Wines no longer pants
Which UK retailer always consults a biodynamic calendar before it schedules
It sounds like the sort of thing Oddbins would do, at least before it was bought by the hard-nosed bunch that runs Castel. But the answer is considerably more surprising: Marks & Spencer. The company that used to play as safe as a swimmer
in arm-bands and a rubber ring has come over all touchy-feely .
Holding tastings on flower, as opposed to root, days is only a part of it. M &S
is currently one of the most innovative and exciting wine retailers in the country. If you'd told me I'd write that sentence with a straight face back in the mid-1990s, when the M&S range was duller than an evening with a bunch of Trappist monks, I'd have laughed at you. There was the odd highlight (Champagne and Chablis have always been strengths) but the company always seemed to be comfortable with blandness and vinous mediocrity.
Not anymore. The department began to change under Jane Kay MW, who encouraged younger buyers to take risks and list more unusual wines, but it has really started to blossom in the
past year or so. It's partly the willingness to list fine wines (a Côte Rôtie at £30, say, or a top Rioja at £20), but it's also the desire to stock off-beat wines that challenge its customers: the 2005 Saint Mont white, a blend of Gros Manseng, Petit Courbu and Arrufiac ; the 2005 Clos de Reynard, a Marsanne/Roussanne from California ; and the 2001 Campo Aldea Rioja, a wine made entirely from rare Graciano.
M &S 's latest piece of innovation is the launch of six Fair trade wines. That's a significant addition to a smallish, 400-bin range and marks a major departure for the company. The Co-op has a larger list of Fairtrade wines, but the M&S range is better chosen and, significantly in my view, more expensive. The Co-op has not managed to sell a single Fairtrade wine over £4.99; M&S, on the other hand, has four at £5.49 and two at £7.99, which has to be good news for producers in South Africa, Chile and Argentina.
I didn't like all of the wines, but I was delighted to see the two listings for M'hudi at £7.99, as this is arguably the most promising Black Economic Empowerment project in South Africa. I was also impressed by the Pinot Grigio from the La Riojana co-operative in Argentina and the Cape Chardonnay from the Citrusdal co-operative. Four out of six is pretty good given the mixed quality of some Fairtrade wines.
M &S has also increased its organic range from seven to 12 wines in the
past few weeks. This is not as many as Sainsbury's, which has more than 20, but once again the quality more than stacks up against the competition.
Highlights included the 2005 Brocard Chablis (£12), the 2006 Domaine Grand Milord Vin de Pays du Gard Rosé (£5.99), the 2005 Botteghino Chianti (£6.99), the Okhre Natur Cava (£9.99) and the 2004 Mareante Hill Cabernet/Merlot, Central Valley (£5.99), from ace Chilean red wine-maker and biodynamic specialist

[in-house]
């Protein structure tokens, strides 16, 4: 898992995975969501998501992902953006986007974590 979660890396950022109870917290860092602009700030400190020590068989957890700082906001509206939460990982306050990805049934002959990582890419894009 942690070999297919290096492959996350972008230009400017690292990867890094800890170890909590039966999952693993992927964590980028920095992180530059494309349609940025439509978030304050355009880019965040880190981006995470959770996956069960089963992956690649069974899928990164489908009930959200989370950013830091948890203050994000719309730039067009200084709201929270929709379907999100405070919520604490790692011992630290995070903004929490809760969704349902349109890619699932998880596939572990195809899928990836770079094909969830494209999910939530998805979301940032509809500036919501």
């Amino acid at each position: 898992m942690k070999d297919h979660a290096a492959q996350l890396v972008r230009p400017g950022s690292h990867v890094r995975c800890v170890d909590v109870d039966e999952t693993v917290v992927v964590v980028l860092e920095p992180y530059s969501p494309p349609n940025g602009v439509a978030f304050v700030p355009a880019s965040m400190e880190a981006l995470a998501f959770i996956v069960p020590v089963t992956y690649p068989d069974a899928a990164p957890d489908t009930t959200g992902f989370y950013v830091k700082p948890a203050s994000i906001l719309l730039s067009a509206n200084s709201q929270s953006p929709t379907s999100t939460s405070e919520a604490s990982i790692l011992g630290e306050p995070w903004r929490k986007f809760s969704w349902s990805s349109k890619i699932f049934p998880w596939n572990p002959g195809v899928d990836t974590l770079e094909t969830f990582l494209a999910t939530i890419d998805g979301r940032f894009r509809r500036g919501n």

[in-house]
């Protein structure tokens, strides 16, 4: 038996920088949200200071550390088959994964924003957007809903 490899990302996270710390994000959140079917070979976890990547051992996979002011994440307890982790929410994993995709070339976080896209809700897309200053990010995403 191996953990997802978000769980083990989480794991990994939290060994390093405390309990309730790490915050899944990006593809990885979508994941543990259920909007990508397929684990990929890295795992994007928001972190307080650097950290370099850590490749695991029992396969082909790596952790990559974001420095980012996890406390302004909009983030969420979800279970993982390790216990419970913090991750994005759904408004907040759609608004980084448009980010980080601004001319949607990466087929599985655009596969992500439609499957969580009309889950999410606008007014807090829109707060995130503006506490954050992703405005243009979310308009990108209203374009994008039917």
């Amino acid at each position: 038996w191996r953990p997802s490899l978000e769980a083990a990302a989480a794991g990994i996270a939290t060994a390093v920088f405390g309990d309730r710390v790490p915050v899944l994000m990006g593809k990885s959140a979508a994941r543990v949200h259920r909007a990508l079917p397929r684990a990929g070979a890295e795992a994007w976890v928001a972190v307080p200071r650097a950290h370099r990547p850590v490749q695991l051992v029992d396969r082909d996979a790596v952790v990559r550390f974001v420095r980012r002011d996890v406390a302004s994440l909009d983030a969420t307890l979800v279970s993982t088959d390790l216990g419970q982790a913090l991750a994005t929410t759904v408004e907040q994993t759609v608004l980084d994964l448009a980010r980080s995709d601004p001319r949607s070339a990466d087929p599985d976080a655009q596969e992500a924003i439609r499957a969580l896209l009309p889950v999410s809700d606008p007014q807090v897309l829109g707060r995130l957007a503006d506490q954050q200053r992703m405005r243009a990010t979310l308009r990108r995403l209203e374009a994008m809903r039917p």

I'm excited - and still more than a little surprised - by what has happened at M&S. But it seems to be part of a general trend. Under chief executive Stuart Rose, Britain's favourite underwear supplier has discovered a new sense of adventure. Long may it continue.
Tough acts to follow
With the departure of Alex Anson from Thresher earlier this month and the announcement that Angela Mount, the so-called Million Dollar Palate, is to move on from Somerfield at the end of February after 15 years running its wine department, the retail sector has lost two influential personalities in the space of a few weeks.
We know that Anson has left the booze industry, at least for the time being, to work for Nuance, a company that runs a chain of airport shops. Mount's movements are less clear cut. She says
she made the decision over Christmas and that she's "likely to be doing her own thing in future", but that's as much as we know for now. My hunch is that, unlike Anson, who has always been a trader first and a wine lover second, she'll stay in the trade. I certainly hope so.
In their different ways, Mount and Anson have both made significant contributions to our industry. Mount took over a moribund supermarket wine range (remember Gateway with its sweet Spanish whites and British fortifieds?) and gave it credibility and a good dose of her own personality. Typically, she kept only one supplier, La Chablisienne, and junked the rest.
Anson, for his part, was the architect of three-for-two, a dynamic that has brought a bit of excitement back to the high street, if not quite as many customers as he would have liked. He's made Thresher a retail force again and leaves it
in a much better state than he found it. Both their successors have big boots to fill.